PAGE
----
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Obama’s Asia trip highlights flagging fate of TPP trade deal

Is it too soon to dig the TPP’s grave? Carolyn Kaster/Reuters

Obama’s Asia trip highlights flagging fate of TPP trade deal

President Barack Obama’s trip to Asia this week highlights how a key element of his would-be legacy is hanging by a precariously thin thread: the Trans-Pacific Partnership (TPP).

That mammoth trade deal, which spans a dozen Pacific Rim nations from the U.S. and Canada to Japan and Australia, took seven years to negotiate and would lower tariffs and other trade barriers and make it easier to settle disputes.

The accord’s chances have greatly dimmed as the issue of free trade took center stage on the campaign trail thanks to the rise of Donald Trump and Bernie Sanders, uniting much of the right and left against another deal that could cost Americans jobs. Democratic frontrunner Hillary Clinton has said she now opposes it as well, potentially making the lame duck session following the presidential election its only chance for passage.

Obama has been urging his allies to ignore the noise and get it approved quickly, despite their own domestic opposition.

We’ve been closely examining the TPP and free trade in recent months to help readers better understand what’s in it and what’s at stake. Here’s a roundup of some of our articles from the U.S. and our colleagues elsewhere.

America turns against trade

Can free trade and TPP survive rise of the ‘new right’?

The Trans-Pacific Partnership is one of the biggest accomplishments of Obama’s second term, writes Charles Hankla of Georgia State. Can it survive the anti-trade tide in the race to replace him?

Free trade is once again tearing apart the Republican Party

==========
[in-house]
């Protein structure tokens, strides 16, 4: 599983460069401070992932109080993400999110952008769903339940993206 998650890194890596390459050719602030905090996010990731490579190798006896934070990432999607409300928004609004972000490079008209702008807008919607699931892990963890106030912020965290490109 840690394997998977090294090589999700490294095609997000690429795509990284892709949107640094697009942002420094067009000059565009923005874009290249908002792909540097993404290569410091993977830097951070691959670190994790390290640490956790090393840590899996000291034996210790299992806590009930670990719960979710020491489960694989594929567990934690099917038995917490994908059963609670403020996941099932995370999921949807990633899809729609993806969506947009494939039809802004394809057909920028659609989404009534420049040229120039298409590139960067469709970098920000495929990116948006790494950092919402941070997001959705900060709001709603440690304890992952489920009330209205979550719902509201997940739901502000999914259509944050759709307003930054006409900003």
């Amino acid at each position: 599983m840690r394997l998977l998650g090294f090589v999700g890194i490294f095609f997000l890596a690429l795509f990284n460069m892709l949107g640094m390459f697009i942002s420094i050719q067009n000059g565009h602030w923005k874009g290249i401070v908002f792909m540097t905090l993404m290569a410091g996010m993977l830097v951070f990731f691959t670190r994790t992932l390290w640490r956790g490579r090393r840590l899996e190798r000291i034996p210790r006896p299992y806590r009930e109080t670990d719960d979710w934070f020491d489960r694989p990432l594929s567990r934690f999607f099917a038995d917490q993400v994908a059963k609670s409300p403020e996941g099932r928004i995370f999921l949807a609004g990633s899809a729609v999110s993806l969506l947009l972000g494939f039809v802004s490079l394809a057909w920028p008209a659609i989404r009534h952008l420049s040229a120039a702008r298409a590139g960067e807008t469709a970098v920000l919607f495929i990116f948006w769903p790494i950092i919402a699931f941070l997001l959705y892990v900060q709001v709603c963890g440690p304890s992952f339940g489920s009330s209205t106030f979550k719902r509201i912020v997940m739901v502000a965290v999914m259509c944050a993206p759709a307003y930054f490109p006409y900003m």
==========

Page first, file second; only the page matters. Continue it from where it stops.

In 1872, free traders split with the young Republican Party, ran a third-party candidate against Ulysses S. Grant and sparked 100 years of GOP protectionism. University of Exeter’s Marc-William Palen wonders: is history repeating itself?

We may have cinched TPP, but is U.S. trade a lost cause?

Michigan State’s Tomas Hult notes how the signing of the TPP belies the fact that the U.S.‘s share of trade in the Asia-Pacific region has been declining for some time.

What’s in it and what’s the problem

TPP trade pact still needs improvements to protect governments from foreign suits

Texas A&M’s Peter Yu argues that the trade deal can and should be improved to create better safeguards in the mechanism that allows investors to sue states.

TPP revealed: at last we have the details – and a democratic deficit to be fixed

TPP negotiations have been covered in secrecy, and now as details have been released it only shows a wider democratic deficiency, argues Jean-Paul Gagnon of the University of Canberra.

Catch of the day: the TPP might be good news for sustainable fisheries

While the TPP has come under attack for its environmental credentials, University of Melbourne’s Margaret Young sees hope for the fight against overfishing.

Japan’s ‘sacred’ rice farmers brace for Pacific trade deal’s death sentence

Japanese farmers worry that the TPP will open the doors to a flood of rice from the U.S. that will end their way of life, writes Bryant University’s Nicole Freiner, who spent time with the farmers.

Other countries weigh in

Turnbull tells US legislators: look at ‘big picture’ benefits of Trans-Pacific Partnership

Australian Prime Minister Malcolm Turnbull has directly lobbied United States legislators to pass the TPP, according to Michelle Grattan of the University of Canberra.

Japan may have tricky time passing TPP after making concessions on rice, beef

Japan’s decision to lower or eliminate tariffs on rice, pork and beef may end up giving the prime minister a headache as he tries to get the trade accord through parliament, writes Freiner of Bryant.

Does China care that it was left out of the Trans-Pacific trade club?

Some say the TPP was designed specifically to exclude or even encircle China. Texas A&M’s Yu asks, do its leaders care?